Hoteliers, like the rest of the population, are greeting the new tax year against a testing backdrop of rising inflation across the board. Higher energy prices plus rising labour costs and the return of 20% VAT on 1 April, to name just a few, all add up to the need for hoteliers to also increase their own prices – across the board, from room rates, to F&B and wider services and amenities.
Unquestionably, hoteliers will need to charge higher prices to manage the impact of inflation on their bottom line and stay in business. However, the age-old challenge of higher prices is a fall in demand and market share. So how can you maintain bookings and revenues whilst also increasing prices and what are the factors that need to be considered to achieve this?
Take an informed and strategic approach to price increases.
To minimise the impact of a potential drop in demand and revenue which is often the end result of higher prices, one of the best times to increase prices is during busier periods, when demand is good. The knock-on effect of rising inflation, rising Covid cases and challenges at airports all point to a positive outlook for a strong domestic staycation market once again this summer season. With that in mind, you can and should plan accordingly for a price rise which guests also typically expect to see during the peak summer months. For those guests still keen to play it safe both for their health and their wallets but also still keen to have a break away, the domestic leisure market is expected to prove a valuable source of bookings and revenues in the months ahead. To make the most of this opportunity, you need to have a clear understanding of when there is likely to be an increase in demand and adjust (increase) prices in line with these peaks. The extended Jubilee Bank Holiday weekend in June and end of July following the end of the school term are solid starting points to keep in the pricing model diary.
2. Be prepared to reduce prices when demand is set to be low.
On the other side of the coin, during quieter periods when demand is low, you will need to be prepared to reduce prices so that they are low enough to capture market share, but not so low you end up operating at a loss. By any estimation a drop in price is not ideal, however if the end result is bookings and revenue which you might not otherwise have had if you had not reduced your price, then it is certainly worth reviewing. It is also worth bearing in mind that bookings now can lead to return bookings in the future. So, some shorter term pain for a longer term gain.
Whether increasing prices during busier periods or reducing prices during quieter periods, the important point to remember is that in both cases you need to make an informed and qualified decision. Accurate and live demand data both from your own booking figures and competitors will enable you to have really solid visibility of the market as early on as possible so that crucially, you can make adjustments to your pricing sooner rather than later and as a result, capture more of the market and revenue for a longer period.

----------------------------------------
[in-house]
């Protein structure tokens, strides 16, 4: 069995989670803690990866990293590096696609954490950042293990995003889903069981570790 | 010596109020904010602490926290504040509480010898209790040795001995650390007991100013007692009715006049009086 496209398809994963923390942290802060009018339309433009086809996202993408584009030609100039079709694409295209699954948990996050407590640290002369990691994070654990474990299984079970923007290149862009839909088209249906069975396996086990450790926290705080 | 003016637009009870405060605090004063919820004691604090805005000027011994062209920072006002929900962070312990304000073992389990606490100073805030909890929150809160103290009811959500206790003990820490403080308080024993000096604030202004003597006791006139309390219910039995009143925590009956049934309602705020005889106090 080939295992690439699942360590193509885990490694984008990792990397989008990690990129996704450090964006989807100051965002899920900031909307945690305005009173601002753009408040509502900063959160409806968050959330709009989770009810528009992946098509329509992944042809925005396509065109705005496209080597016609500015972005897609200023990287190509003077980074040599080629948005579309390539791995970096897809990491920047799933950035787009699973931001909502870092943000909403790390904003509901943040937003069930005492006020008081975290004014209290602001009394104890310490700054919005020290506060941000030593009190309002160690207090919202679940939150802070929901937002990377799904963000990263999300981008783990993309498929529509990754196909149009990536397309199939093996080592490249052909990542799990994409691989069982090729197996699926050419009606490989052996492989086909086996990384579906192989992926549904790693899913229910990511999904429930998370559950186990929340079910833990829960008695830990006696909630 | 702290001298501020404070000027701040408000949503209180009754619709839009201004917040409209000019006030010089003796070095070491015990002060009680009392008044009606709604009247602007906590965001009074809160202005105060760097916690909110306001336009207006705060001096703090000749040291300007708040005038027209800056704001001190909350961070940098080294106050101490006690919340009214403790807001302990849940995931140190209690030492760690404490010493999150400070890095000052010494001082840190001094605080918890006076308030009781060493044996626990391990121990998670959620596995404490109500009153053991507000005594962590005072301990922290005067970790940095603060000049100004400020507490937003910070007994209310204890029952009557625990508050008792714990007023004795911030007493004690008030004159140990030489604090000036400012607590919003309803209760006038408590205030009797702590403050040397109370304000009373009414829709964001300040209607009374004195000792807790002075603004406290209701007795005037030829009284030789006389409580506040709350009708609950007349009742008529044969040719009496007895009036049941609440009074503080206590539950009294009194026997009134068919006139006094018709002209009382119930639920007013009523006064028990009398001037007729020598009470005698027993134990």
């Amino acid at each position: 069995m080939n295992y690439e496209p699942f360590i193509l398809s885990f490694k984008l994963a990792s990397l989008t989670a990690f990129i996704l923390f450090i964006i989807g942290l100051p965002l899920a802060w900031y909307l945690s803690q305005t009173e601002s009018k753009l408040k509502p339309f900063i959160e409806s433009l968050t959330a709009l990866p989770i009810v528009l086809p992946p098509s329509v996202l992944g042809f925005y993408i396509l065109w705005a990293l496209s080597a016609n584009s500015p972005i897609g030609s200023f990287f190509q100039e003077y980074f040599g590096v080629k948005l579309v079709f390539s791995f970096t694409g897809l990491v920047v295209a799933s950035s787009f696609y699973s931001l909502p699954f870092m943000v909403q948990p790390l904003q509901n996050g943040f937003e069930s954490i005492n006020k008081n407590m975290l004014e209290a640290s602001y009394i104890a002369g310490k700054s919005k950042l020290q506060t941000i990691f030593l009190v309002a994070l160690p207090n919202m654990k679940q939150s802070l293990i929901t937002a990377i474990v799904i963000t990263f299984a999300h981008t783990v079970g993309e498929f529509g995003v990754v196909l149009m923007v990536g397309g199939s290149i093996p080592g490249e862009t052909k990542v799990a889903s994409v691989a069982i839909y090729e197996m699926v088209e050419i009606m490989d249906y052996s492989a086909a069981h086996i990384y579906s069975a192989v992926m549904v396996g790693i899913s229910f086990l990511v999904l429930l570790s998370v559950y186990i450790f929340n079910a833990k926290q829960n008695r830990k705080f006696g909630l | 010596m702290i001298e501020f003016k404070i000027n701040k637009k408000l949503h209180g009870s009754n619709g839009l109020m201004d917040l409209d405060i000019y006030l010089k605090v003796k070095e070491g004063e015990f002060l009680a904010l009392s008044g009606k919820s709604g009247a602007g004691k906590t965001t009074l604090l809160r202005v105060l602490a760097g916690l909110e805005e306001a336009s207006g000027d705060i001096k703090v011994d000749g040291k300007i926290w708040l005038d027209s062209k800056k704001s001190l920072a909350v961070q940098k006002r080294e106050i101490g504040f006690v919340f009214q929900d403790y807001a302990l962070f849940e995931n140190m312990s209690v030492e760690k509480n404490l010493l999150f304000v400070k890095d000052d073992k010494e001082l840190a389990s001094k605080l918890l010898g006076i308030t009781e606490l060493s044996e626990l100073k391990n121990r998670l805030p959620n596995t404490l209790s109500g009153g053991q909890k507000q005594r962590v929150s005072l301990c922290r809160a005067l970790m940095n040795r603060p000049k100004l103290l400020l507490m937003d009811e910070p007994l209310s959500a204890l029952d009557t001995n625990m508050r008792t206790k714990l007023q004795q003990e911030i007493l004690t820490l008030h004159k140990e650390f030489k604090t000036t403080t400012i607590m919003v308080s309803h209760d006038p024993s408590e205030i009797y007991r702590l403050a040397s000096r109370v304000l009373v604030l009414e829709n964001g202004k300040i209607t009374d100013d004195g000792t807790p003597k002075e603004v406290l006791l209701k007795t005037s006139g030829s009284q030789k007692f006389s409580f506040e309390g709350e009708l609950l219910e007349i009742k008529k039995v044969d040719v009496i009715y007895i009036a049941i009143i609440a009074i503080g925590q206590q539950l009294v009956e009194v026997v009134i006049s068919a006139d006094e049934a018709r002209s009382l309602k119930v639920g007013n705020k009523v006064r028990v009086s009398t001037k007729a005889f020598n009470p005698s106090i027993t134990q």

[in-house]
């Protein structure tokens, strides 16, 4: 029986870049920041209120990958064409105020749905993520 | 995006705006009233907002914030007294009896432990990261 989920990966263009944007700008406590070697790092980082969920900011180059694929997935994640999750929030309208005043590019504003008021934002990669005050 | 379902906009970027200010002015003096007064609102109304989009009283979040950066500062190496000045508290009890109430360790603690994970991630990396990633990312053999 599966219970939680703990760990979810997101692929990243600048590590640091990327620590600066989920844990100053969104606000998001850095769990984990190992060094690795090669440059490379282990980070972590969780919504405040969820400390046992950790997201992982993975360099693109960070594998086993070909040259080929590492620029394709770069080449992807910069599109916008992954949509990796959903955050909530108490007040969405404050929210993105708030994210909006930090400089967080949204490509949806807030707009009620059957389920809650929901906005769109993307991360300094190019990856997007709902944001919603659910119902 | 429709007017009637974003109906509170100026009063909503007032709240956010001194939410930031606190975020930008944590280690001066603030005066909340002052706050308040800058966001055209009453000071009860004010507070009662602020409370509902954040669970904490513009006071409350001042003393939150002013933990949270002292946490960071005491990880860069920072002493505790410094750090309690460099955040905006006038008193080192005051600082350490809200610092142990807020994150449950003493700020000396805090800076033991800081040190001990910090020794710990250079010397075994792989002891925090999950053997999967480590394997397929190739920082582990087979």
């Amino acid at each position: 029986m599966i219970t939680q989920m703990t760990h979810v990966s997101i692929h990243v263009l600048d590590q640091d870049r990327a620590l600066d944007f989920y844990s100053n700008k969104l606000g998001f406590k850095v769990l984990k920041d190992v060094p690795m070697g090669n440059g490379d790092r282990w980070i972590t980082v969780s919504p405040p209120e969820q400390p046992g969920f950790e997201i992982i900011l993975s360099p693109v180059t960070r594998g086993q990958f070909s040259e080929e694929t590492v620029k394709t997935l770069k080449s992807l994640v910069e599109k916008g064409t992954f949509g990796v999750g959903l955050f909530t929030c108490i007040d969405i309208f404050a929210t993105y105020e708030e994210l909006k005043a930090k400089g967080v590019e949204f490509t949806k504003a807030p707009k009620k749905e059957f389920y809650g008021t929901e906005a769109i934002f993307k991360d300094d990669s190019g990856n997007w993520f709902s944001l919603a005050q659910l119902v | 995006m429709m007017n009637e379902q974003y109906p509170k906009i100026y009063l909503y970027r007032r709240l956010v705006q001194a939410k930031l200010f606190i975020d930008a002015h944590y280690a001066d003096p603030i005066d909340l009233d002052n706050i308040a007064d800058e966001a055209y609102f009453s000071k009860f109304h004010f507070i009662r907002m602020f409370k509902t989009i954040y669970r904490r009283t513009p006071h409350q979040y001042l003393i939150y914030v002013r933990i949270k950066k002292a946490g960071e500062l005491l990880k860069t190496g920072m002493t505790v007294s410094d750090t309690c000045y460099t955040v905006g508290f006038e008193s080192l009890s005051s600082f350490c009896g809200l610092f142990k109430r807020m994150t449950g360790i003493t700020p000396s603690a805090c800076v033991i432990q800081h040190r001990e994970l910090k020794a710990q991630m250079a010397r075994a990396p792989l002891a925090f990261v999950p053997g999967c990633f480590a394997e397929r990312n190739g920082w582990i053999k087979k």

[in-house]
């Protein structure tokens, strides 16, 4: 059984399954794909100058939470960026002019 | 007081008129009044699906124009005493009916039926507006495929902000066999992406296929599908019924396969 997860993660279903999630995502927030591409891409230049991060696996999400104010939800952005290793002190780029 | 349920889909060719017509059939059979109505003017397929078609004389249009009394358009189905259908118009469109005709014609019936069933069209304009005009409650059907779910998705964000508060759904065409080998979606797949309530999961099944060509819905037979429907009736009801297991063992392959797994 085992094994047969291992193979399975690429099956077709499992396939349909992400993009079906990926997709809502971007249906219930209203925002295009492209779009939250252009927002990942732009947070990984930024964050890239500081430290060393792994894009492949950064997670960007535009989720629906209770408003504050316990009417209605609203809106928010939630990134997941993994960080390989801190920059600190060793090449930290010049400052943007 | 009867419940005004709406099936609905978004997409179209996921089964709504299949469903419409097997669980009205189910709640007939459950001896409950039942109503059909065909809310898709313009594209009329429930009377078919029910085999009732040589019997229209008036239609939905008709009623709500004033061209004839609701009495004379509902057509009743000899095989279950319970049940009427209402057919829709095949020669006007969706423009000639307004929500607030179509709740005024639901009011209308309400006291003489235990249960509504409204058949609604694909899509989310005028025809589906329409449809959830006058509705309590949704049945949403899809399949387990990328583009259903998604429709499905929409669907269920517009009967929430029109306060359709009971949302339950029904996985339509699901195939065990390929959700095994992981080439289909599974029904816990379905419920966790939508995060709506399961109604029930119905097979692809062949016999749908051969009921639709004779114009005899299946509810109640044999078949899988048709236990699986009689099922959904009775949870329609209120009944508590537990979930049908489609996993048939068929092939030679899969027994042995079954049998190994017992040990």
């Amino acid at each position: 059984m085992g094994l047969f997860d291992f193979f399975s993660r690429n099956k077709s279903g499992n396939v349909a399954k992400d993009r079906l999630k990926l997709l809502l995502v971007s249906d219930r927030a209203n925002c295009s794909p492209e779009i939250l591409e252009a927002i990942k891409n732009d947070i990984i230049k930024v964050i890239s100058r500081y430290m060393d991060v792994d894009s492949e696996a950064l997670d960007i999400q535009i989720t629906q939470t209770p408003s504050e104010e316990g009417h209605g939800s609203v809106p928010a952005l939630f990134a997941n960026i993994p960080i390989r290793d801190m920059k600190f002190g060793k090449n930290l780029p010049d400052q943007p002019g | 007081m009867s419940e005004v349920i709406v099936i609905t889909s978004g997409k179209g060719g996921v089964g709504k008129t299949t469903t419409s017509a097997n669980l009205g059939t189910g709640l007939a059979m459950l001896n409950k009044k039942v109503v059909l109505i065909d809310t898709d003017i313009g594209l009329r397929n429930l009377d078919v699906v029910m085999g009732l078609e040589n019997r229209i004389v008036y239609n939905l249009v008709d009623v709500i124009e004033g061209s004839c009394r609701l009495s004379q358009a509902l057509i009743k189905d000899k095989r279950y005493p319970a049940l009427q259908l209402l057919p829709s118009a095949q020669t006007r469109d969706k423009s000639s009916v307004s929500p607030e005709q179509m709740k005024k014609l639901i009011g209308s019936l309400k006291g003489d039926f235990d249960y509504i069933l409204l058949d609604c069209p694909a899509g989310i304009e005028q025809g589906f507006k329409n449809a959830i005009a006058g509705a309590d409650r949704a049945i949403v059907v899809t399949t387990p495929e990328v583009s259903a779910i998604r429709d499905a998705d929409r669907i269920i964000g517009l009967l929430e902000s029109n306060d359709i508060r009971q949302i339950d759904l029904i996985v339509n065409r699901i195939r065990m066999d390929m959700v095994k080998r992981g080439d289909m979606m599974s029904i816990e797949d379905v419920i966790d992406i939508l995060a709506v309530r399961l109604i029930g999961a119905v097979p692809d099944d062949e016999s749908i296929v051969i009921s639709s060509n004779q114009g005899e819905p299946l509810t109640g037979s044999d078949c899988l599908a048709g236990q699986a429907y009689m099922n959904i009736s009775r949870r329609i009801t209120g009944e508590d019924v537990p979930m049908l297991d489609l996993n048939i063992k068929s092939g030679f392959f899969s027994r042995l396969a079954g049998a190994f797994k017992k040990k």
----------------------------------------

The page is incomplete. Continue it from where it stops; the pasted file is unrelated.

3. Keep an eye on your data
Sometimes your initial assumptions prove to be wrong. Demand could surprise you, either higher or lower than expectations. The important thing is to stay agile with your pricing and adapt as soon as you see that demand is either higher or lower than expected. By doing this, it means that you can start with prices on the higher side with confidence that you can reduce in time if you find that you were too optimistic. An automated pricing system can help you adapt quickly to changes in demand and optimise your revenue from your remaining rooms.
4. Stem the tide of variable costs with price increases.
You have an extensive catalogue of variable costs as part of your day-to-day operations. Whether it be heating, cleaning or F&B supplies, these variables are all seeing an upward trend in terms of costs. As a result, the cost of hosting a guest in a room is higher and the squeeze on profit margins is tighter. With this in mind as well as demand data, you need to ensure that higher variable costs are also given due consideration as part of your pricing model and any pricing decision you make. It is not unreasonable to raise your base price in response to rising variable costs but to have a positive impact on profit, any rise in a base or minimum price must be at a rate that is over and above the rate of inflation.
This can be illustrated with an example, for a UK hotel based in the popular leisure destination of the Isle of Wight. The domestic market outlook is positive, so the starting prices across the board have been increased by 5% since last year. Hand in hand with this was an increase in the maximum price, because last year the maximum price was often paid and the guests were still leaving great reviews. Increased variable costs also resulted in an increase of 10% in the minimum price so that low season prices were also higher. This means that they are not always full in low season but at least the bookings they receive are profitable. Because they are watching performance, they know that even if demand is lower than expected, there is still the flexibility to reduce prices in good time to get full occupancy in the busy summer season. So far they are on course for their best summer ever in terms of revenue.
No doubt there are challenging months ahead but with the right market insights you do have the opportunity to strike the right balance when it comes to building an effective and profitable pricing model.
By Ari Andricopoulos, CEO, RoomPriceGenie